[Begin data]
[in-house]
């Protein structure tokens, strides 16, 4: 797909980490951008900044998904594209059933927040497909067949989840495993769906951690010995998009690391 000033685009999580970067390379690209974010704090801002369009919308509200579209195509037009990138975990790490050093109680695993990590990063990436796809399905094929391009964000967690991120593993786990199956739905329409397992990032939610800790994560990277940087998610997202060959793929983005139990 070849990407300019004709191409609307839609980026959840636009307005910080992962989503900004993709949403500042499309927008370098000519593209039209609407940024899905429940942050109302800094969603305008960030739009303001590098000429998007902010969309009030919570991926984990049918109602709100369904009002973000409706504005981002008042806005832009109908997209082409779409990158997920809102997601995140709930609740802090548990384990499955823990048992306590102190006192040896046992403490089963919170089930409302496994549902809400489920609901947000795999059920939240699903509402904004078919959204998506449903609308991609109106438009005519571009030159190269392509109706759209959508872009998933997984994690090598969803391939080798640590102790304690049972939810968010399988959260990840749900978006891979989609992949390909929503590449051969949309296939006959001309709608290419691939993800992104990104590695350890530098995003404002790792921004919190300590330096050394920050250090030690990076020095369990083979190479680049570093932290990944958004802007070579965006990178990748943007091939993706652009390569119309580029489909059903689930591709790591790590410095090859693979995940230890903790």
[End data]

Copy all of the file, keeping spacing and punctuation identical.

[in-house]
């Protein structure tokens, strides 16, 4: 797909980490951008900044998904594209059933927040497909067949989840495993769906951690010995998009690391 000033685009999580970067390379690209974010704090801002369009919308509200579209195509037009990138975990790490050093109680695993990590990063990436796809399905094929391009964000967690991120593993786990199956739905329409397992990032939610800790994560990277940087998610997202060959793929983005139990 070849990407300019004709191409609307839609980026959840636009307005910080992962989503900004993709949403500042499309927008370098000519593209039209609407940024899905429940942050109302800094969603305008960030739009303001590098000429998007902010969309009030919570991926984990049918109602709100369904009002973000409706504005981002008042806005832009109908997209082409779409990158997920809102997601995140709930609740802090548990384990499955823990048992306590102190006192040896046992403490089963919170089930409302496994549902809400489920609901947000795999059920939240699903509402904004078919959204998506449903609308991609109106438009005519571009030159190269392509109706759209959508872009998933997984994690090598969803391939080798640590102790304690049972939810968010399988959260990840749900978006891979989609992949390909929503590449051969949309296939006959001309709608290419691939993800992104990104590695350890530098995003404002790792921004919190300590330096050394920050250090030690990076020095369990083979190479680049570093932290990944958004802007070579965006990178990748943007091939993706652009390569119309580029489909059903689930591709790591790590410095090859693979995940230890903790």